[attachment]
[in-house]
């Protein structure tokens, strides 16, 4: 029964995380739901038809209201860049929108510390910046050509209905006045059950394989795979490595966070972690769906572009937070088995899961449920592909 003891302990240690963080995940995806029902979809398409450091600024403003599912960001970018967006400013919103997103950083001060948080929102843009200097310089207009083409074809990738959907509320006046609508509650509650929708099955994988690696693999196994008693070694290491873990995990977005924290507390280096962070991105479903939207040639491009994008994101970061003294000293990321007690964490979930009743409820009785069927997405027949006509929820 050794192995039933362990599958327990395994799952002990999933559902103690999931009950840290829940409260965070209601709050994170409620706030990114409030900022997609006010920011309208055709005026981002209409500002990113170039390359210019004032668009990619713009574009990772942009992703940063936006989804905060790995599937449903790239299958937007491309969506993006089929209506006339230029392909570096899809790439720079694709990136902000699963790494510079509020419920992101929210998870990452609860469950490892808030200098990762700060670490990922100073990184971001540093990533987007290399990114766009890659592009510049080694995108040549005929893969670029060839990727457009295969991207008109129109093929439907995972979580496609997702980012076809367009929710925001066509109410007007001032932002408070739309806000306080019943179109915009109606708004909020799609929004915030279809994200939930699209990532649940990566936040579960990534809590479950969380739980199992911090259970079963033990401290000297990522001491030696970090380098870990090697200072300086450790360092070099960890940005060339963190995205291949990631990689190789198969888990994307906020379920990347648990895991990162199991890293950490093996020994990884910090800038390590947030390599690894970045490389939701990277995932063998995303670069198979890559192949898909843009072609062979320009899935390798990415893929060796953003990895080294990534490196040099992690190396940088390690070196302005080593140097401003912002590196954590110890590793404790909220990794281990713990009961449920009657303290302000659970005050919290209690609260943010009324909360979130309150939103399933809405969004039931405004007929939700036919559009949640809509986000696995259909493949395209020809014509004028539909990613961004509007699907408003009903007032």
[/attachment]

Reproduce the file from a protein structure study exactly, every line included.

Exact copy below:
[in-house]
């Protein structure tokens, strides 16, 4: 029964995380739901038809209201860049929108510390910046050509209905006045059950394989795979490595966070972690769906572009937070088995899961449920592909 003891302990240690963080995940995806029902979809398409450091600024403003599912960001970018967006400013919103997103950083001060948080929102843009200097310089207009083409074809990738959907509320006046609508509650509650929708099955994988690696693999196994008693070694290491873990995990977005924290507390280096962070991105479903939207040639491009994008994101970061003294000293990321007690964490979930009743409820009785069927997405027949006509929820 050794192995039933362990599958327990395994799952002990999933559902103690999931009950840290829940409260965070209601709050994170409620706030990114409030900022997609006010920011309208055709005026981002209409500002990113170039390359210019004032668009990619713009574009990772942009992703940063936006989804905060790995599937449903790239299958937007491309969506993006089929209506006339230029392909570096899809790439720079694709990136902000699963790494510079509020419920992101929210998870990452609860469950490892808030200098990762700060670490990922100073990184971001540093990533987007290399990114766009890659592009510049080694995108040549005929893969670029060839990727457009295969991207008109129109093929439907995972979580496609997702980012076809367009929710925001066509109410007007001032932002408070739309806000306080019943179109915009109606708004909020799609929004915030279809994200939930699209990532649940990566936040579960990534809590479950969380739980199992911090259970079963033990401290000297990522001491030696970090380098870990090697200072300086450790360092070099960890940005060339963190995205291949990631990689190789198969888990994307906020379920990347648990895991990162199991890293950490093996020994990884910090800038390590947030390599690894970045490389939701990277995932063998995303670069198979890559192949898909843009072609062979320009899935390798990415893929060796953003990895080294990534490196040099992690190396940088390690070196302005080593140097401003912002590196954590110890590793404790909220990794281990713990009961449920009657303290302000659970005050919290209690609260943010009324909360979130309150939103399933809405969004039931405004007929939700036919559009949640809509986000696995259909493949395209020809014509004028539909990613961004509007699907408003009903007032």